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article imageAuthorities battle looting, bad weather in Caribbean aid efforts

By Cecile REMUSAT with Adam Plowright in Paris (AFP)     Sep 8, 2017 in World

High winds and bad weather disrupted emergency relief efforts for hurricane-hit islands in the Caribbean on Friday as local authorities attempted to deliver aid and prevent looting.

Two days after hurricane Irma swept over the eastern part of region, devastating thousands of homes, some islands braced for a second battering from hurricane Jose this weekend.

Officials on the island of Guadeloupe, where French aid efforts are being coordinated, suspended boat crossings to the hardest-hit territories of St Martin and St Barthelemy where at least 10 people were killed by hurricane Irma on Wednesday.

"Weather conditions are deteriorating," said a statement from the local adminstration on Guadeloupe which announced the end of crossings on Friday.

Two damaged but operational airports on St Martin remained open for helicopters, but flights too are expected to be suspended as Jose bears down on the low-lying volcanic island whose economy depends on tourism.

Jose strengthened to a Category Four hurricane on Friday, packing winds of up to 125 miles per hour (200 kph). It is barrelling along a similar path as Irma towards hard-hit St Martin, Anguilla, Barbuda and the British Virgin Islands among others.

The governor of the British Virgin Islands, Gus Jaspert, issued a recorded message to residents, saying he had declared a state of emergency.

"Apart from structural damage, there have sadly been reports of casualties and fatalities," he said. "I would like to appeal to you to remain calm and to reassure you that we are doing all that we can to assist you."

Like France and the Netherlands, whose Caribbean territories are a legacy of colonialism, Britain too sent navy ships, soldiers and supplies to help with relief efforts in the region.

Earlier in the day, hundreds of extra police and rescue teams began arriving on the island of St Martin after reports of people breaking into shops and looting amid widespread shortages of drinking water, food and fuel.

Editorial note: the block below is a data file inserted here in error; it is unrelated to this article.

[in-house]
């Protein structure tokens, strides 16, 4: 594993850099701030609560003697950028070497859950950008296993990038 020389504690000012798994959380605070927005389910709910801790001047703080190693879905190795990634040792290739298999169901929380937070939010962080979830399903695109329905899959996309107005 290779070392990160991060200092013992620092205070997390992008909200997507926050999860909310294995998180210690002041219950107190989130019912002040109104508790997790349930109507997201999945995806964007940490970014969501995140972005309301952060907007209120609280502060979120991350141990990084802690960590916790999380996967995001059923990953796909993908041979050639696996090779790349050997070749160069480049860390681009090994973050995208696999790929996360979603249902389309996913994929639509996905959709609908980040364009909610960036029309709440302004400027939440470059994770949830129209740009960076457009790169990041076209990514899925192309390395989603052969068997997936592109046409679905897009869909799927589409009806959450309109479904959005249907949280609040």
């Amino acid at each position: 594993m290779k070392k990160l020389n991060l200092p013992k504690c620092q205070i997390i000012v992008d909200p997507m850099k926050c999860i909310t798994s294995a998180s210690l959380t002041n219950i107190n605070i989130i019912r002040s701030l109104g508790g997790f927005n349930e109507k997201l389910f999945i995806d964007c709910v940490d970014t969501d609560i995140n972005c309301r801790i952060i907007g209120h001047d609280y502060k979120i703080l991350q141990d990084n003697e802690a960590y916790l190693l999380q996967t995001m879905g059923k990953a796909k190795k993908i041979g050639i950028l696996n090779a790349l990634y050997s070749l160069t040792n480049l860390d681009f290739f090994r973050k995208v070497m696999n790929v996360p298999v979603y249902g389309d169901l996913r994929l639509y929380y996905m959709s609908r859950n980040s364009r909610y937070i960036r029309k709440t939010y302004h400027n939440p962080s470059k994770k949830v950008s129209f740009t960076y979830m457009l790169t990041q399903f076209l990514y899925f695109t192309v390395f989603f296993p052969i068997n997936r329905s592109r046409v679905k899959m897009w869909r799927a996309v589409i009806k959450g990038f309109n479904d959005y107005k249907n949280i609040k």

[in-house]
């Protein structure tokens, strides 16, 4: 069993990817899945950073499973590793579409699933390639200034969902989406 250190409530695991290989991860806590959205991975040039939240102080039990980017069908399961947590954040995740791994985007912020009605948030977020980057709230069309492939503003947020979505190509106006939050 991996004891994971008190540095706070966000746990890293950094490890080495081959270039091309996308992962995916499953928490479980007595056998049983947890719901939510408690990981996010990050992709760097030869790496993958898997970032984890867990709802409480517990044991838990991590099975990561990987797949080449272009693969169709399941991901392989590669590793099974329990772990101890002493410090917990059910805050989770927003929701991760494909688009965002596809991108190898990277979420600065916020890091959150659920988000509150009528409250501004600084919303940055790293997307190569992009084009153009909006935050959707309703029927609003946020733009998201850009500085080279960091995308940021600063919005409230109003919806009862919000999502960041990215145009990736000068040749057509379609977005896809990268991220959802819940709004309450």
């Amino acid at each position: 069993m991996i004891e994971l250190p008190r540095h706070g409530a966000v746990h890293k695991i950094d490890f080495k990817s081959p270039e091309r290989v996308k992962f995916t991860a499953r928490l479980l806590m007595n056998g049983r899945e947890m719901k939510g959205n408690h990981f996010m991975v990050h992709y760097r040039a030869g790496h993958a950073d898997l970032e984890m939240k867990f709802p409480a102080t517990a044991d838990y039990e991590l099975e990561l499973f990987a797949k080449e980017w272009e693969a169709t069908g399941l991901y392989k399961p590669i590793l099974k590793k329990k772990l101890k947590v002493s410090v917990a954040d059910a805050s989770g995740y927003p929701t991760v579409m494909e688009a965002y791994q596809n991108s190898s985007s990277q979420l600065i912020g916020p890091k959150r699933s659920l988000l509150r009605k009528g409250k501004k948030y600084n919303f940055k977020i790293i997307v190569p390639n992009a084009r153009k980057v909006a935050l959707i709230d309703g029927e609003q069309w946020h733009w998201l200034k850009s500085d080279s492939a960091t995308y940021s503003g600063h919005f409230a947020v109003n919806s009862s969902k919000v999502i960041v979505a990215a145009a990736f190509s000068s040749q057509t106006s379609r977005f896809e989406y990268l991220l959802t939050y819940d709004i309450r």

"The situation is serious," Dutch Prime Minister Mark Rutte said Friday when asked about looting on the island, which is divided between France and the Netherlands and is home to about 80,000 people.

French Overseas Territories Minister Annick Girardin reported that "pillaging took place right in front of us" during a trip she made on Thursday to St Martin, where a majority of the inhabitants have lost their homes.

An AFP photographer saw a crowd of around a dozen people breaking into a mini-supermarket in the Quartier-d'Orleans area of the island on Thursday.

- Homes and livelihoods destroyed -

Homes and livelihoods have been destroyed across the Caribbean by the torrential rain and winds of Hurricane Irma, one of the most powerful storms on record which was a maximum-strength Category Five when it hit the islands on Wednesday.

Pictures emerging from some of the hardest hit areas revealed the scale of the damage where local authorities were assessing roofless buildings, broken palm trees and piles of debris.

"The biggest priority is the health issue, the arrival of water and food resources which are on their way," Girardin said. "Then the second is public order."

Irma knocked out electricity and mobile phone networks, and cleanup and reconstruction efforts are expected to be arduous and expensive.

People clearing wreckage in Marigot on the French side of Saint Martin island
People clearing wreckage in Marigot on the French side of Saint Martin island
Lionel CHAMOISEAU, AFP

"We will not abandon Sint Maarten," said Dutch Prime Minister Rutte, referring to St Martin by its Dutch name, adding that officials were sending medicines, tents, tarpaulins and hygiene kits as fast as possible.

Interior Minister Ronald Plasterk said two people had died and 43 were injured -- 11 of them seriously -- in Dutch Saint Martin.

The value of damage caused by Hurricane Irma on the French Caribbean islands alone is estimated to be "much higher" than 200 million euros ($240 million), a state insurance group said on Friday.

Bertrand Labilloy, head of the Caisse Centrale de Reassurance (CCR) which specialises in natural disasters, said hurricanes typically caused around 100-200 million euros worth of damage on the French islands.

"But Irma is much more powerful... so you should expect the figure to be much higher than this," he told the French news channel CNews.

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